The Cosmopolitan Bank trust beneficiaries became interested in the subject tract some time prior to January, 1956, at which time they engaged an architect to advise them as to its utility. Thereafter negotiations were had with Juliette Altmann for the purchase of the property and a purchase agreement subsequently executed. The purchase was made contingent, however, upon the property being rezoned to a Volume 4 classification. To this end a petition to rezone the property was filed with the appropriate municipal authorities and after a public hearing the Chicago city council on June 6, 1956, rezoned the parcel to a Volume 4 classification, the ordinance becoming effective on June 28, 1956. Meantime, on June 12, 1956, the Cosmopolitan Bank trust was created and the sales instruments escrowed with Chicago Title and Trust pending a final settlement. A deed for the property was executed and placed in escrow on June 18, 1956. Two days later the Cosmopolitan Bank entered into a $105,000 architectural contract for the construction of a 25-story apartment building on the premises. The building was to include two penthouses, 44 bedroom and 66 efficiency apartments. The present proceedings were commenced on June 21, 1956, and about July 8, 1956, the Altman sale was consummated with the purchase price of $87,500 being then paid to the vendor. Thereafter, the defendant bank proceeded with the building plans, expending $100 for an alley bond, $500 for a street bond, $1,700 for wrecking the old residence then on the premises, $2,400 for a city sprinkler permit, and $400 to $500 for various soil tests. Upon the bank's application, a building permit for the new apartment house was issued on February 27, 1957, but before any substantial construction work was commenced, the permit was revoked by letter of May 20, 1957. The only reason assigned therefor was the pendency of the present action. About this same time a new comprehensive zoning ordinance was approved by the municipal authorities, to become effective July 8, 1957. Under this ordinance all property in the general area between Dearborn and Astor was placed in an R-7 residential district. The lots lying east of Astor to Lake Michigan received an R-8 classification, the least restrictive residential area. On June 5, 1957, hearings were commenced in these proceedings.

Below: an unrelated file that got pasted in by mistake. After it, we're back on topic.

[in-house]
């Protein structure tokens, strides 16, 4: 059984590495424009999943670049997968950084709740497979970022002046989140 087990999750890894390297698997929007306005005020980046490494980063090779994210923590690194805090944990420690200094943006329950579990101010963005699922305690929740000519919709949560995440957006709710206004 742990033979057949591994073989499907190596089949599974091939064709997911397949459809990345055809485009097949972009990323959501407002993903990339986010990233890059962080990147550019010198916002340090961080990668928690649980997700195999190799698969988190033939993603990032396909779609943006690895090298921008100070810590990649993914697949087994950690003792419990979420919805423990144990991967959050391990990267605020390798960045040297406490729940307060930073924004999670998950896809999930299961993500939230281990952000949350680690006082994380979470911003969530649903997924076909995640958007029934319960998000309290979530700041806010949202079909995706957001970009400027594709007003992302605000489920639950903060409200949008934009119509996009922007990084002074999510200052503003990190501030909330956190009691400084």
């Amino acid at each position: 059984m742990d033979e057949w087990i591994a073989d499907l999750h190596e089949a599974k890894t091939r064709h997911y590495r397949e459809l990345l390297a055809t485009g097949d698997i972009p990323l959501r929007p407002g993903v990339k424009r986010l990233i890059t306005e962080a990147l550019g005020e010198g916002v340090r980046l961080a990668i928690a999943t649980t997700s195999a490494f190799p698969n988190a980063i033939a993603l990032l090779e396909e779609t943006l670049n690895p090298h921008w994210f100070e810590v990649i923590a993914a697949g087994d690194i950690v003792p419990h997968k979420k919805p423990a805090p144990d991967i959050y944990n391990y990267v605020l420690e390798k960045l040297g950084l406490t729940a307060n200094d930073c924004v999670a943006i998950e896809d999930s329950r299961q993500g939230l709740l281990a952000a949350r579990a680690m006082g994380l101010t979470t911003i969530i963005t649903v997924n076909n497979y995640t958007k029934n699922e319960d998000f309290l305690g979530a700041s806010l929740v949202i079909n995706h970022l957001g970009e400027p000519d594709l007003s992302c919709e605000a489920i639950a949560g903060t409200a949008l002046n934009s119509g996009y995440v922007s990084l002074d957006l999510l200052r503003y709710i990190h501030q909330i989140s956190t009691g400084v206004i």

At the trial George F. Nixon, president and controlling shareholder of the plaintiff corporation, spoke of conditions as they existed in 1944 when he remodeled the 12-story apartment building. According to his testimony the area was then devoted solely to apartment and residential use. The west side of State between North and Burton was all single family residences except for 1530 North State Parkway upon which was located a 16-story apartment building, and on the east side of Dearborn in this same block all were private residences except for the Latin School. Between 1944 and June, 1956, he observed that a 16-story apartment building was erected at 1540 North State Parkway, the Eleanor Club was constructed, and several residences in the block were converted to apartments. He further pointed out that his building has accommodations for only 12 automobiles, that most of his tenants are wealthy people, that he was satisfied with his nonconforming use status and did not want a Volume 4 classification. He stated that he was afraid some of his tenants would move if the proposed building were constructed.